You’ve likely heard of the Seven Wonders of the Ancient World, but what are they exactly? And how many of them still exist today? Let’s take a trip back in history as we explore these ancient marvels.
What Are the Seven Wonders of the Ancient World?
The Seven Wonders of the Ancient World (sometimes just known as the Seven Wonders of the World) are a list of buildings, statues, and temples from classical antiquity that were considered remarkable during their time. Many authors have described and listed them, though today’s list of the Seven Wonders wasn’t finalized and agreed upon until the Renaissance. Below is a list of the Seven Wonders of the Ancient World and a short description of each.
The Seven Wonders of the Ancient World List
1. Great Pyramid at Giza, Egypt
The Great Pyramid of Giza is the oldest of the Seven Wonders of the Ancient World, and the only one that remains largely intact today. Also known as the Pyramid of Khufu or the Pyramid of Cheops, it is believed construction on this pyramid spanned a 10- to 20-year period, with a completion date around 2,560 BC. At 481 feet (146.5 meters) high, the Great Pyramid was the tallest man-made structure in the world for over 3,800 years.
2. Hanging Gardens of Babylon
The Hanging Gardens of Babylon are the only of the Seven Ancient Wonders whose location has never been definitively established. Much of what we know about them come from myth and legend. They have been described as a remarkable feat of engineering, featuring tiered gardens filled with a variety of trees, shrubs, and vines. They were said to have been built in the ancient city of Babylon, and supposedly resembled a large green mountain from afar. Because little is known about this wonder, some historians question whether they existed at all.
3. Statue of Zeus at Olympia
The Statue of Zeus at Olympia was made by the Greek sculptor Phidias sometime around 435 BC in Olympia, Greece. Featuring a depiction of Zeus in his throne, the wooden framework of the statue was covered with ebony, ivory, gold, and precious stones. Little is known about the Statue of Zeus, as it was destroyed sometime in the 5th century AD, and the only details we know about it come from ancient Greek writings and coins. However, we do know that the statue was built in the Temple of Zeus, and that the figure was roughly 43 feet (13 meters) tall.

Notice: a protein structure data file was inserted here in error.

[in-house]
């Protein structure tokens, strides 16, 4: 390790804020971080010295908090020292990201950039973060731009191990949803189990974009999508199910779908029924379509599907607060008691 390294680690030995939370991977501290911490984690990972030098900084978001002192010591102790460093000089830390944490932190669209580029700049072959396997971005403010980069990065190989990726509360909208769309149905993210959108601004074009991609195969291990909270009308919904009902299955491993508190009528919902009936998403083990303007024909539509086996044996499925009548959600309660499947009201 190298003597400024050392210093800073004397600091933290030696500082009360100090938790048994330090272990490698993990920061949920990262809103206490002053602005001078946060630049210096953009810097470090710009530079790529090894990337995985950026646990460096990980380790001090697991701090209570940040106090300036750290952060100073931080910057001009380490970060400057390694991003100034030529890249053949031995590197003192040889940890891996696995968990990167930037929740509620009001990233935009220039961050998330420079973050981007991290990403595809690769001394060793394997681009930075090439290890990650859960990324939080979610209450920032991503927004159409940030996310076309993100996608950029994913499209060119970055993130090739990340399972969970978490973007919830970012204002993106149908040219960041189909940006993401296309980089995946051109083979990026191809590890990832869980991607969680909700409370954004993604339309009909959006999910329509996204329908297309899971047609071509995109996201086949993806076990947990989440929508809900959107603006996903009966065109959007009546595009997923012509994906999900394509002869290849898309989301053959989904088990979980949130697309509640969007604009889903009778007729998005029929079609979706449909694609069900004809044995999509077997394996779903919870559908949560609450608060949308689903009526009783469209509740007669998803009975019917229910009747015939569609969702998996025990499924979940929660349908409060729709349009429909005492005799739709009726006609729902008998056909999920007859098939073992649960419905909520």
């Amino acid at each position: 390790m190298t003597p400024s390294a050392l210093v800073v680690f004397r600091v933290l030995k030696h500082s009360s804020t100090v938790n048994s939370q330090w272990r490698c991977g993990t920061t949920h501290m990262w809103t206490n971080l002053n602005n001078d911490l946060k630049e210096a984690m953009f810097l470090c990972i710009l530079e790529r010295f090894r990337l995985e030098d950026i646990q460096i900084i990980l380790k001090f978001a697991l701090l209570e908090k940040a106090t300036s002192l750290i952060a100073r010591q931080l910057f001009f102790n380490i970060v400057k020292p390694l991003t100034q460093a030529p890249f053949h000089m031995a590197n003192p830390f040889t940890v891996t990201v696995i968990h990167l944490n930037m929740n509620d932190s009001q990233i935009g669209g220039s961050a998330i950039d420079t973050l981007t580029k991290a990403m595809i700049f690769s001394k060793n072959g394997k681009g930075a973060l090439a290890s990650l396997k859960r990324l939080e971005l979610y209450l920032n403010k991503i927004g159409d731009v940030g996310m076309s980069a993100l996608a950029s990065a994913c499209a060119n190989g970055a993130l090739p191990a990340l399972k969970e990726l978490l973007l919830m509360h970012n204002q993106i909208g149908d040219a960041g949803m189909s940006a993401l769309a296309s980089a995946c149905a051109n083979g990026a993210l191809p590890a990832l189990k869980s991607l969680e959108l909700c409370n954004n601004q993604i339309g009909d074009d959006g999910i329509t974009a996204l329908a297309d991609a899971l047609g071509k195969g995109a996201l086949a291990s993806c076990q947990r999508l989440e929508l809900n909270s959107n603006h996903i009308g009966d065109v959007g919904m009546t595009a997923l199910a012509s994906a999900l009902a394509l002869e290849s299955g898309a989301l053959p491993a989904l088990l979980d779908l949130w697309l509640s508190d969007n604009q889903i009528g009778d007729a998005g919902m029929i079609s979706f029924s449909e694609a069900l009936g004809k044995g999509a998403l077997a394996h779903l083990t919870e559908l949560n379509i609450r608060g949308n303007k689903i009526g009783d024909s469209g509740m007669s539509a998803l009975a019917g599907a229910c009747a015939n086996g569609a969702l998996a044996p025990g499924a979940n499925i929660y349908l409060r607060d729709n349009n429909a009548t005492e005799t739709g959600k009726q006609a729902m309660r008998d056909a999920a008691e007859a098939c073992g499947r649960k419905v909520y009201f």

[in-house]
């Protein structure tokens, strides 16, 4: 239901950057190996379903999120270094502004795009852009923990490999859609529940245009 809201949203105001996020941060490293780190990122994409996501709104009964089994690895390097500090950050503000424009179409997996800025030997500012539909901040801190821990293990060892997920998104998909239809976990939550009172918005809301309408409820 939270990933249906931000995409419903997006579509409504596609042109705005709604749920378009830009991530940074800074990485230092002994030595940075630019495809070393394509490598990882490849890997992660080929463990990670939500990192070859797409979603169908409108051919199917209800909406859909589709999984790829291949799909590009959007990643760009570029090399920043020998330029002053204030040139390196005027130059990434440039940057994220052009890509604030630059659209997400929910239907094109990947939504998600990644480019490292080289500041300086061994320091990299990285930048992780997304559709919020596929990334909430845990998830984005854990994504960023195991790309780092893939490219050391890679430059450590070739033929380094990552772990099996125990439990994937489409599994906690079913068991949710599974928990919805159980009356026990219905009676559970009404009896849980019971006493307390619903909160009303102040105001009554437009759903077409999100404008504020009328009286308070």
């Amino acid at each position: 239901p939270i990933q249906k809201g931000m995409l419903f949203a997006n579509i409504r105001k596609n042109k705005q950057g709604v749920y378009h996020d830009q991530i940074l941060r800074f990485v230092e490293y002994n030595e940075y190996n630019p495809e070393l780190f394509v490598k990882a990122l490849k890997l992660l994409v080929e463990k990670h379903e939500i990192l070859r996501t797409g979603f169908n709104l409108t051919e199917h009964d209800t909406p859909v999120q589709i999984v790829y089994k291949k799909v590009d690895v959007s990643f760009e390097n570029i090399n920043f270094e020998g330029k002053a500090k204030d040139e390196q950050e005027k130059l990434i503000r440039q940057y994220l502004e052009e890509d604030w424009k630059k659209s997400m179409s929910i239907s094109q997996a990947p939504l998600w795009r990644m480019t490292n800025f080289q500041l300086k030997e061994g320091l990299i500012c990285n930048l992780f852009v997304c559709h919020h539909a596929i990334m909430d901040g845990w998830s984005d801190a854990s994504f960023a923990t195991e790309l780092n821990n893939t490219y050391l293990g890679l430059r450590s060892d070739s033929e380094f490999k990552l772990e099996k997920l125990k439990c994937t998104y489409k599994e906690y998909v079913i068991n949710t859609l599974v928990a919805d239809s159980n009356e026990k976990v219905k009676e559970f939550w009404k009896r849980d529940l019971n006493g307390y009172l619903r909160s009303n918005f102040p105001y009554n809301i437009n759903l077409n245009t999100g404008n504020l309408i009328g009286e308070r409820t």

4. Temple of Artemis at Ephesus
The Temple of Artemis (or Artemision), sometimes called the Temple of Diana, was a Greek temple located in Ephesus (present-day Turkey). The temple was dedicated to the goddess Artemis, and was actually destroyed and rebuilt three times, the final of which was considered one of the Seven Ancient Wonders. By 401 AD, the temple had been destroyed, and only foundations and fragments of the last temple remain. While little is known about the temple’s appearance, Antipater of Sidon, who described the Seven Wonders said:
“…when I saw the house of Artemis that mounted to the clouds, those other marvels lost their brilliancy, and I said, ‘Lo, apart from Olympus, the Sun never looked on aught so grand.’”
5. Mausoleum at Halicarnassus
The Mausoleum at Halicarnassus, or Tomb of Mausolus, was a tomb built sometime between 353 and 350 BC at Halicarnassus (present-day Turkey). It was built by Greek sculptors for Mausolus, a provincial leader in the Persian Empire, and his sister-wife Artemisia II of Caria. The Mausoleum was nearly 148 feet (45 meters) high, and was adorned with various sculptural reliefs. The Mausoleum survived for many years, but unfortunately was destroyed by earthquakes throughout the 12th to the 15th century, making it the last surviving of the six destroyed Ancient Wonders. Today, the word mausoleum is now used to describe any above-ground tomb.
6. Colossus of Rhodes
The Colossus of Rhodes was a statue of the Greek god Helios in the city of Rhodes (on the Greek island of the same name). It was built by Chares of Lindos in 280 BC, and commemorates Rhodes’ victory of the ruler of Cyprus, Antigonus I Monophthalmus. Many descriptions of the Colossus put the statue at about 108 feet (33 meters) tall. This is roughly the size of the Statue of Liberty, and it was the tallest statue in the ancient world. It collapsed during an earthquake in 226 BC, and was never rebuilt. However, even today, talk of building a new Colossus in Rhodes Harbor still pops up every now and then.
7. Lighthouse of Alexandria
The Lighthouse of Alexandria, also called the Pharos of Alexandria, was a lighthouse built during the reign of Ptolemy II Philadelphus (280–247 BC) in Alexandria (then part of the Ptolemaic Kingdom). Estimates put the lighthouse at about 330 feet (100 meters) tall. For a long time, it was among the tallest man-made structures in the world. The lighthouse was damaged by earthquakes throughout 956 and 1323, eventually becoming ruins that survived in part until 1480. It was the third longest surviving Ancient Wonder after the Mausoleum at Halicarnassus and the Great Pyramid.
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Or, test yourself in the quiz below if trivia is more your style.